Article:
Lawrence Howard Harris – and the firm that employs him or her – is regulated by the Financial Industry Regulatory Authority (FINRA).
If you are like most people, before you go out to dinner at a new restaurant, you probably take a quick look at the reviews. This makes sense; you are going to pay for an expensive dinner, and you need to be sure that you are getting a good value.
Yet, when choosing a financial advisor, many people fail to conduct this same level of due diligence. Before turning over access to your money, you need to be sure that you have found a financial advisor that you can trust. Here, our audit report, including details of allegations, complaints, and sanctions will help you decide whether or not to invest with Lawrence Howard Harris.
BrokerComplaints.com is currently investigating allegations related to Lawrence Howard Harris. We provide a free platform for investors to help them in their claims against negligent brokers and brokerage firms.
About Lawrence Harris
Lawrence Howard Harris is an Investment Adviser. Lawrence Howard Harris’s Central Registration Depository (CRD) number is 4039551 and the FINRA Profile can be found at – https://brokercheck.finra.org/individual/summary/4039551.
Click here to download a Detailed Audit Report for Lawrence Howard Harris.
Lawrence Howard Harris has previously been reprimanded and has disclosures and/or client dispute(s) listed at FINRA BrokerCheck.
Accusations and Disclosures
You can find below, a quick snapshot of Lawrence Howard Harris’s regulatory actions, arbitrations, and complaints.
DISCLOSURE 1 –
- Event Date: 10/18/2001
- Disclosure Type: Regulatory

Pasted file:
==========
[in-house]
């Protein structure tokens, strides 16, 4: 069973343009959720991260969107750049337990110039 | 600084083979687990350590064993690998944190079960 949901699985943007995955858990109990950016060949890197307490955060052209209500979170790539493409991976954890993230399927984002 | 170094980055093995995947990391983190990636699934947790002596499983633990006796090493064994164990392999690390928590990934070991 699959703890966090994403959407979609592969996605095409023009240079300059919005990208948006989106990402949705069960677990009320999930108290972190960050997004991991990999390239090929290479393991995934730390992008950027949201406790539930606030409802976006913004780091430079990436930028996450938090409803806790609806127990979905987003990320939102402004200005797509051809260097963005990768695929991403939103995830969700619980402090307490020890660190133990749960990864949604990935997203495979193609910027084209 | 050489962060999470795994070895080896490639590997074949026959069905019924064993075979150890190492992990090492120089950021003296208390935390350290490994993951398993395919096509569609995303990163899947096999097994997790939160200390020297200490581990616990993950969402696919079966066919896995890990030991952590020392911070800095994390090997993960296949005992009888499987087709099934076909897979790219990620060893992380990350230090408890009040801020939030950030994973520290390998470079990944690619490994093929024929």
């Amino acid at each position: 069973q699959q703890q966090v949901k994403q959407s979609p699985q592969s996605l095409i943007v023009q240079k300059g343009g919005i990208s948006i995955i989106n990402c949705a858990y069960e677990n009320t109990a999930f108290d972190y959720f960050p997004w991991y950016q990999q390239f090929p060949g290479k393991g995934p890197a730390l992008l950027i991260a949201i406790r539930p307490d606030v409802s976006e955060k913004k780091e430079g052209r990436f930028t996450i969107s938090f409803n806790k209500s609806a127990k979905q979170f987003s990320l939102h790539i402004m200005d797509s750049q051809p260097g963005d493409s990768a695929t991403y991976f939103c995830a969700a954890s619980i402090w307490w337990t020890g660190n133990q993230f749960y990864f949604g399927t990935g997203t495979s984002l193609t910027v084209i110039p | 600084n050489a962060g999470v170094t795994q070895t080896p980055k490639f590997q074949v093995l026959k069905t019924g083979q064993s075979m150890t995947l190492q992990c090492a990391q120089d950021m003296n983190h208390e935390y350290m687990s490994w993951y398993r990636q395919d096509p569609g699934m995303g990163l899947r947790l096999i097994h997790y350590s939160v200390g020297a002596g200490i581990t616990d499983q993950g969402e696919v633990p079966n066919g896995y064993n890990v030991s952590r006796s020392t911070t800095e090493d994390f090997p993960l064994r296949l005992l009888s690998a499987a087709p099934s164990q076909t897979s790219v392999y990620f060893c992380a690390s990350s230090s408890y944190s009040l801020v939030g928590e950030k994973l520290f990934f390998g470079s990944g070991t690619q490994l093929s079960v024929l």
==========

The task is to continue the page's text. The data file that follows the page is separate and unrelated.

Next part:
- Disclosure Resolution: Final
- Disclosure Detail :: DocketNumberFDA: C8A010073
- DocketNumberAAO: 8010073
- Initiated By: NATIONAL ASSOCIATION OF SECURITIES DEALERS, INC.
- Allegations: NASD RULE 2110 AND 3050 – WITHOUT ADMITTING OR DENYING THE ALLEGATIONS, THE RESPONDENT CONSENTED TO THE FINDINGS THAT HE PURCHASED OR ALLOWED TO BE PURCHASED SHARES, ON FREE-RIDING AND WITHHOLDING, OF A COMPANY FOR HIS ACCOUNT HELD AT MEMBER FIRM AT THE PUBLIC OFFERING PRICE PER SHARE. RESPONDENT ENGAGED IN SUCH ACTIVITIES WHILE FAILING AND NGELECTING TO GIVE WRITTEN NOTICE TO HIS EMPLOYER-MEMBER FIRM THAT HE HAD OPENED AND WAS MAINTAINING THE ACCOUNT, AND FAILING AND NEGLECTING TO GIVE WRITTEN NOTICE TO MEMBER FIRM THAT HE HAD BECOME ASSOCIATED AND THEN REGISTERED WITH HIS EMPLOYER-MEMBER FIRM AS A GENERAL SECURITIES REPRESENTATIVE.
- Resolution: Acceptance, Waiver & Consent(AWC)
- Sanction Details :: Sanctions: Monetary/Fine
- Sanction Details :: Amount: $41,832.81 Sanctions: Disgorgement/Restitution Sanctions: Censure
- Sanction Details: A CENSURE AND A FINE OF $41,832.81, WHICH INCLUDES THE DISGORGEMENT OF THE TRANSACTION PROFIT OF $39,832.81.
- Broker Comment: ACCEPTANCE, WAIVER AND CONSENT SIGNED BY HARRIS 09/18/2001. ACCEPTED BY NASD REGULATION, INC. 10/18/2001. E10000193 IS REFERENCE NUMBER FOR INVESTIGATION WHICH BEGAN 9/13/2000. CASE #C8A010073 WAS AWC DATED 10/18/2001.
According to a study prepared for the FINRA Investor Education Foundation, 80 percent of American investors report that they have been solicited to participate in a fraud scheme, while 11 percent of American investors report that they personally lost money as a result of fraud.